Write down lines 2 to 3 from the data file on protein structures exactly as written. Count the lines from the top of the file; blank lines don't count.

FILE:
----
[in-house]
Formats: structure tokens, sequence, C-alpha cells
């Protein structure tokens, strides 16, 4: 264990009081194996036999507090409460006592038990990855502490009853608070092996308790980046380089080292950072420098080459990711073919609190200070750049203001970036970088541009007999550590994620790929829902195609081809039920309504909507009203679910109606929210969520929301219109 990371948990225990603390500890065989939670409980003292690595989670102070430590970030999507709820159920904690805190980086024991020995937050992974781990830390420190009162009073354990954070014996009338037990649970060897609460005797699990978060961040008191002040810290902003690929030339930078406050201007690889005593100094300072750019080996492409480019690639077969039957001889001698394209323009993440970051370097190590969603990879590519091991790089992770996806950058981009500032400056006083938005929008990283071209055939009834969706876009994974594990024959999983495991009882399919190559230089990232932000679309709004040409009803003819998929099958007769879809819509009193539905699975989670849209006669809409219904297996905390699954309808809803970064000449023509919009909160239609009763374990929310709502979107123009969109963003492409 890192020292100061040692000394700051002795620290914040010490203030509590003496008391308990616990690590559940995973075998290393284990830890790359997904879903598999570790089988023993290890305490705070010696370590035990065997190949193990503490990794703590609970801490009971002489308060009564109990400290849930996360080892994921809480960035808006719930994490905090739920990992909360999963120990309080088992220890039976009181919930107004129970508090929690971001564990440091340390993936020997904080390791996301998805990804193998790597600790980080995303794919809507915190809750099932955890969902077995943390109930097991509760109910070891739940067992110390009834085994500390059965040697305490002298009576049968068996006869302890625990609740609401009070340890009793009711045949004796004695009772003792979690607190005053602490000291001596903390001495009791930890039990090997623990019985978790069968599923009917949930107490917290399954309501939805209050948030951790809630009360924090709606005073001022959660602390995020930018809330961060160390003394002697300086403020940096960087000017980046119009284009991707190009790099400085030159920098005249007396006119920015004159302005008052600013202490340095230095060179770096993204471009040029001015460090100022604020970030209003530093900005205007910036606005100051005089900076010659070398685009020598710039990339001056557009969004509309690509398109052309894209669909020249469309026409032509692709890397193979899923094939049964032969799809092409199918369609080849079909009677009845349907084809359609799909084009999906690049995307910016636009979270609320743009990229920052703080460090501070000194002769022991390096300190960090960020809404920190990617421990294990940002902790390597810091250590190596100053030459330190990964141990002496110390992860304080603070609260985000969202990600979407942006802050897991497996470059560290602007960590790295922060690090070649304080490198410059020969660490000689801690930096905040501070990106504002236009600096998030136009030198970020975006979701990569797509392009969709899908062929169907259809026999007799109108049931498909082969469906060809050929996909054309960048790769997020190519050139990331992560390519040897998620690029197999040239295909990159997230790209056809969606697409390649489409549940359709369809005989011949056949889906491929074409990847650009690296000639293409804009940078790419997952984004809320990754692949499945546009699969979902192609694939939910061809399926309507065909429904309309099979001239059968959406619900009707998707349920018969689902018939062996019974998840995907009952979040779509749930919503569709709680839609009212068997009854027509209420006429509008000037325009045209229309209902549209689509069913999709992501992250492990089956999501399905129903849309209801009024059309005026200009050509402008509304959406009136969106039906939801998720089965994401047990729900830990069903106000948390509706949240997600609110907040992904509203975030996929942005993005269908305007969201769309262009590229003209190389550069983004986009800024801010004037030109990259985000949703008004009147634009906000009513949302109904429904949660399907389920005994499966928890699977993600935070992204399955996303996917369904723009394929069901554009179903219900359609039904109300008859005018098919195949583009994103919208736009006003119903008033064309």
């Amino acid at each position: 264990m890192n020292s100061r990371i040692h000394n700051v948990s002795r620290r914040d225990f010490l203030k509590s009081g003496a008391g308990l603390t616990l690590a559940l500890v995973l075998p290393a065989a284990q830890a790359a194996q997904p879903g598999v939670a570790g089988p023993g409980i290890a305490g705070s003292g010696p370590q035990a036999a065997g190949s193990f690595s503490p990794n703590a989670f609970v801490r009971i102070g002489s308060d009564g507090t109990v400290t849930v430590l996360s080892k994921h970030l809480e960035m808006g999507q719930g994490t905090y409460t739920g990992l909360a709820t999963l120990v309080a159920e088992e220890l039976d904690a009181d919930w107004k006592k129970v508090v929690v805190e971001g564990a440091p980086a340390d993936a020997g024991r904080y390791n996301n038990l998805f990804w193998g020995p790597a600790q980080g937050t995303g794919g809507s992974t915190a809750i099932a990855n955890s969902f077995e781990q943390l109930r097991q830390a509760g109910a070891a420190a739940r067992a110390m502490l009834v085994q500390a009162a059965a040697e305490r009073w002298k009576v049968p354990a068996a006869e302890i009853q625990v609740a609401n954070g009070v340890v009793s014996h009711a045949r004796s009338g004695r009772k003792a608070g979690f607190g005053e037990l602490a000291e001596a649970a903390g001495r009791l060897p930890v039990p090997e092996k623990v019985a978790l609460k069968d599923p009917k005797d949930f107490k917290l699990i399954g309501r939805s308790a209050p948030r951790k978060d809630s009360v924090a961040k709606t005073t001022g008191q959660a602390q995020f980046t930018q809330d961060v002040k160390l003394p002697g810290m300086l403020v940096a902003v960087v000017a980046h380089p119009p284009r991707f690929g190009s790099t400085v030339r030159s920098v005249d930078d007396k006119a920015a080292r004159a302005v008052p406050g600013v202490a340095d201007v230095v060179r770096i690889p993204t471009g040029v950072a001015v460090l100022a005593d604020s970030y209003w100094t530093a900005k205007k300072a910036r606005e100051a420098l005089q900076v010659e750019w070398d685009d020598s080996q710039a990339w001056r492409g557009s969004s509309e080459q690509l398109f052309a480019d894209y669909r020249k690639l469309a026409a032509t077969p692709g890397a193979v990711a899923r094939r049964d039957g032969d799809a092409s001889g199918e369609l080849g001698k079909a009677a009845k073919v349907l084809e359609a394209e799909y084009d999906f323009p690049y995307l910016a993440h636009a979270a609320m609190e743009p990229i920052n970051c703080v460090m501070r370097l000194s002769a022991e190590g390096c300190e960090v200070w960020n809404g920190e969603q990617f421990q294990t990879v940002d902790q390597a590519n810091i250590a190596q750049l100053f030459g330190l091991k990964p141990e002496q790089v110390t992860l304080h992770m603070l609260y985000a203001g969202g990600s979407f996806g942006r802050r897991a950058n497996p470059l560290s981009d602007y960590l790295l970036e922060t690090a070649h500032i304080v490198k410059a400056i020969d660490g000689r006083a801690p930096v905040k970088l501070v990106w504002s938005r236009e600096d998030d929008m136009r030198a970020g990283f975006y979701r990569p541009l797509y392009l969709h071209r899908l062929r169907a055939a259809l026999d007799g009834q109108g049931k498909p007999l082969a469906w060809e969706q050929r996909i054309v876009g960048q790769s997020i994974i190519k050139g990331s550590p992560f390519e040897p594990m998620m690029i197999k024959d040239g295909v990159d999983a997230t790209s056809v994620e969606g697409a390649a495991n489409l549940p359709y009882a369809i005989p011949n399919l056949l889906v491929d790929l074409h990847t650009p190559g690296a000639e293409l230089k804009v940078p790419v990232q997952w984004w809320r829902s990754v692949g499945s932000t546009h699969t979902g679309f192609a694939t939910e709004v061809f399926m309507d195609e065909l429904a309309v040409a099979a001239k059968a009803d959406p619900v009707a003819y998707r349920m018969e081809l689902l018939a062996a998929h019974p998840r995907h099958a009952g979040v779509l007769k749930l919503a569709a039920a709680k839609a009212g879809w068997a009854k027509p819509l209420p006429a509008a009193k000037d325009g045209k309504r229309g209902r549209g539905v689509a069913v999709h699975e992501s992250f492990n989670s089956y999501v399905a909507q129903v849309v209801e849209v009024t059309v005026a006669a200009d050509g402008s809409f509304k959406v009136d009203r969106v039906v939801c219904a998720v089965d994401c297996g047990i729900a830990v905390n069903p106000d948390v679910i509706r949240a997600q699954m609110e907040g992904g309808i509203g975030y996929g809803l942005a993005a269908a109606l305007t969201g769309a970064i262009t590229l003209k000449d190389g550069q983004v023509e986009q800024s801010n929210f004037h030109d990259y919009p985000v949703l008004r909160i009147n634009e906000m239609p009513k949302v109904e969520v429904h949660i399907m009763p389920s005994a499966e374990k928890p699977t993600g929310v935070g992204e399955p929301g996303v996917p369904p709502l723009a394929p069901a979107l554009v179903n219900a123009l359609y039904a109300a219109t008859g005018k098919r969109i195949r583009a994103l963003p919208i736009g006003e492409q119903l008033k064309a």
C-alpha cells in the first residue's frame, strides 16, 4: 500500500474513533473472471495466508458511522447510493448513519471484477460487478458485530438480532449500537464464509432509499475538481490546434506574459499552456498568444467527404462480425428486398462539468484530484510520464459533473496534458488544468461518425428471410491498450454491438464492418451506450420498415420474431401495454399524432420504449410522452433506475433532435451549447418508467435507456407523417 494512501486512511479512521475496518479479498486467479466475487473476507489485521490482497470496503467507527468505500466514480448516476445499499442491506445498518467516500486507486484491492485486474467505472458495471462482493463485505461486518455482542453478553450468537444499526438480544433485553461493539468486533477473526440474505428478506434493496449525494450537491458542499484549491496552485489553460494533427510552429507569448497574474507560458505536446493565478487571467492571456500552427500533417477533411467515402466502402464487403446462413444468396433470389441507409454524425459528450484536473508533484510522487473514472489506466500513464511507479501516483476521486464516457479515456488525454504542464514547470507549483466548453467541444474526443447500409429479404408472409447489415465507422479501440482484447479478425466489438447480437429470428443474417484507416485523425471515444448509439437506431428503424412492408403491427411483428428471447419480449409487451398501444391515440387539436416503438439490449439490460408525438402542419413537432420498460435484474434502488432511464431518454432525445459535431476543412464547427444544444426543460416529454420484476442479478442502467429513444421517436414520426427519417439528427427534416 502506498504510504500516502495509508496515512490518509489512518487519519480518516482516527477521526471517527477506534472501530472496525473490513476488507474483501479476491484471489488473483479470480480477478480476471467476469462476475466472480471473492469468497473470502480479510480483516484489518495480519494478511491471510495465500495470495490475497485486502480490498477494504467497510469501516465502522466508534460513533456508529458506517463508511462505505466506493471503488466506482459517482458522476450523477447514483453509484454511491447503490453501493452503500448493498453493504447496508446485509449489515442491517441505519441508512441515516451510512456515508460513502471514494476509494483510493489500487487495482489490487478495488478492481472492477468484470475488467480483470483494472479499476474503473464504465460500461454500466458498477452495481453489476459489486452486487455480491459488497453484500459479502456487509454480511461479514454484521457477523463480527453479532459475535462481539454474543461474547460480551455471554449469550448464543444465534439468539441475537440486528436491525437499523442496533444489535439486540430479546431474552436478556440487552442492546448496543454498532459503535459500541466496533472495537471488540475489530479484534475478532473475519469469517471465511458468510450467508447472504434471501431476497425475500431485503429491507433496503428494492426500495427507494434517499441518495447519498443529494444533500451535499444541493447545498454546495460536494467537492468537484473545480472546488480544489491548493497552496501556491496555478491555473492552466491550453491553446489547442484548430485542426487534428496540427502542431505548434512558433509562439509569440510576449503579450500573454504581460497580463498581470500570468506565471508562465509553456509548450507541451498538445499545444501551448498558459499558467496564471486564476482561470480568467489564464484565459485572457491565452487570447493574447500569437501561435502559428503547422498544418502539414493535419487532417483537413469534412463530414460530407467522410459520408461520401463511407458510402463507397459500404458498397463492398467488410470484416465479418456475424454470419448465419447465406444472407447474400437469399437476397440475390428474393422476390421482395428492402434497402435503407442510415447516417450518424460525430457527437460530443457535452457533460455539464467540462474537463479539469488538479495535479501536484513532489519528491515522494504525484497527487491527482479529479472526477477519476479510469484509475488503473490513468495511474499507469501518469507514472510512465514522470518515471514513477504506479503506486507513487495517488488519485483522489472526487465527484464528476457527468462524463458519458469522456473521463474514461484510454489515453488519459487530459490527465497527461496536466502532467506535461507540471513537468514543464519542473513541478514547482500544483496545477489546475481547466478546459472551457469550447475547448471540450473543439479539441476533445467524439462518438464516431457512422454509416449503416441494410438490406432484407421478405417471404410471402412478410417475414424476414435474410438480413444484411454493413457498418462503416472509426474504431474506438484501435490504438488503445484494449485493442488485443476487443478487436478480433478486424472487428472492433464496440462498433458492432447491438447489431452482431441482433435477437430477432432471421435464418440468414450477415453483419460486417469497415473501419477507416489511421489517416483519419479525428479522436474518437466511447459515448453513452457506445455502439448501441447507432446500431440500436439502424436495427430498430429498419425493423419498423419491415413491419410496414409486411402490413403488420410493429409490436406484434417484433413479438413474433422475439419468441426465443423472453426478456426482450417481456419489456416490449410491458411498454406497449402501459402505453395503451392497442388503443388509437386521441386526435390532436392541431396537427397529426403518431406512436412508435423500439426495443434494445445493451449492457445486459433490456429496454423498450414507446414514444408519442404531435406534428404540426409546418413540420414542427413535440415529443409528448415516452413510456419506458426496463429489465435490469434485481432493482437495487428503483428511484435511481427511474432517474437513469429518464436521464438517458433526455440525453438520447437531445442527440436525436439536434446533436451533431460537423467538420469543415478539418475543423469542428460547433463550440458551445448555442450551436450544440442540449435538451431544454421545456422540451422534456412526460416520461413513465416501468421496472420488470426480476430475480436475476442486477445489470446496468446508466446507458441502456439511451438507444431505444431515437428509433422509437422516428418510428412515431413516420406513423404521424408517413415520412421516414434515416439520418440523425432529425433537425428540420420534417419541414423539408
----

Formats: structure tokens, sequence, C-alpha cells
């Protein structure tokens, strides 16, 4: 264990009081194996036999507090409460006592038990990855502490009853608070092996308790980046380089080292950072420098080459990711073919609190200070750049203001970036970088541009007999550590994620790929829902195609081809039920309504909507009203679910109606929210969520929301219109 990371948990225990603390500890065989939670409980003292690595989670102070430590970030999507709820159920904690805190980086024991020995937050992974781990830390420190009162009073354990954070014996009338037990649970060897609460005797699990978060961040008191002040810290902003690929030339930078406050201007690889005593100094300072750019080996492409480019690639077969039957001889001698394209323009993440970051370097190590969603990879590519091991790089992770996806950058981009500032400056006083938005929008990283071209055939009834969706876009994974594990024959999983495991009882399919190559230089990232932000679309709004040409009803003819998929099958007769879809819509009193539905699975989670849209006669809409219904297996905390699954309808809803970064000449023509919009909160239609009763374990929310709502979107123009969109963003492409 890192020292100061040692000394700051002795620290914040010490203030509590003496008391308990616990690590559940995973075998290393284990830890790359997904879903598999570790089988023993290890305490705070010696370590035990065997190949193990503490990794703590609970801490009971002489308060009564109990400290849930996360080892994921809480960035808006719930994490905090739920990992909360999963120990309080088992220890039976009181919930107004129970508090929690971001564990440091340390993936020997904080390791996301998805990804193998790597600790980080995303794919809507915190809750099932955890969902077995943390109930097991509760109910070891739940067992110390009834085994500390059965040697305490002298009576049968068996006869302890625990609740609401009070340890009793009711045949004796004695009772003792979690607190005053602490000291001596903390001495009791930890039990090997623990019985978790069968599923009917949930107490917290399954309501939805209050948030951790809630009360924090709606005073001022959660602390995020930018809330961060160390003394002697300086403020940096960087000017980046119009284009991707190009790099400085030159920098005249007396006119920015004159302005008052600013202490340095230095060179770096993204471009040029001015460090100022604020970030209003530093900005205007910036606005100051005089900076010659070398685009020598710039990339001056557009969004509309690509398109052309894209669909020249469309026409032509692709890397193979899923094939049964032969799809092409199918369609080849079909009677009845349907084809359609799909084009999906690049995307910016636009979270609320743009990229920052703080460090501070000194002769022991390096300190960090960020809404920190990617421990294990940002902790390597810091250590190596100053030459330190990964141990002496110390992860304080603070609260985000969202990600979407942006802050897991497996470059560290602007960590790295922060690090070649304080490198410059020969660490000689801690930096905040501070990106504002236009600096998030136009030198970020975006979701990569797509392009969709899908062929169907259809026999007799109108049931498909082969469906060809050929996909054309960048790769997020190519050139990331992560390519040897998620690029197999040239295909990159997230790209056809969606697409390649489409549940359709369809005989011949056949889906491929074409990847650009690296000639293409804009940078790419997952984004809320990754692949499945546009699969979902192609694939939910061809399926309507065909429904309309099979001239059968959406619900009707998707349920018969689902018939062996019974998840995907009952979040779509749930919503569709709680839609009212068997009854027509209420006429509008000037325009045209229309209902549209689509069913999709992501992250492990089956999501399905129903849309209801009024059309005026200009050509402008509304959406009136969106039906939801998720089965994401047990729900830990069903106000948390509706949240997600609110907040992904509203975030996929942005993005269908305007969201769309262009590229003209190389550069983004986009800024801010004037030109990259985000949703008004009147634009906000009513949302109904429904949660399907389920005994499966928890699977993600935070992204399955996303996917369904723009394929069901554009179903219900359609039904109300008859005018098919195949583009994103919208736009006003119903008033064309």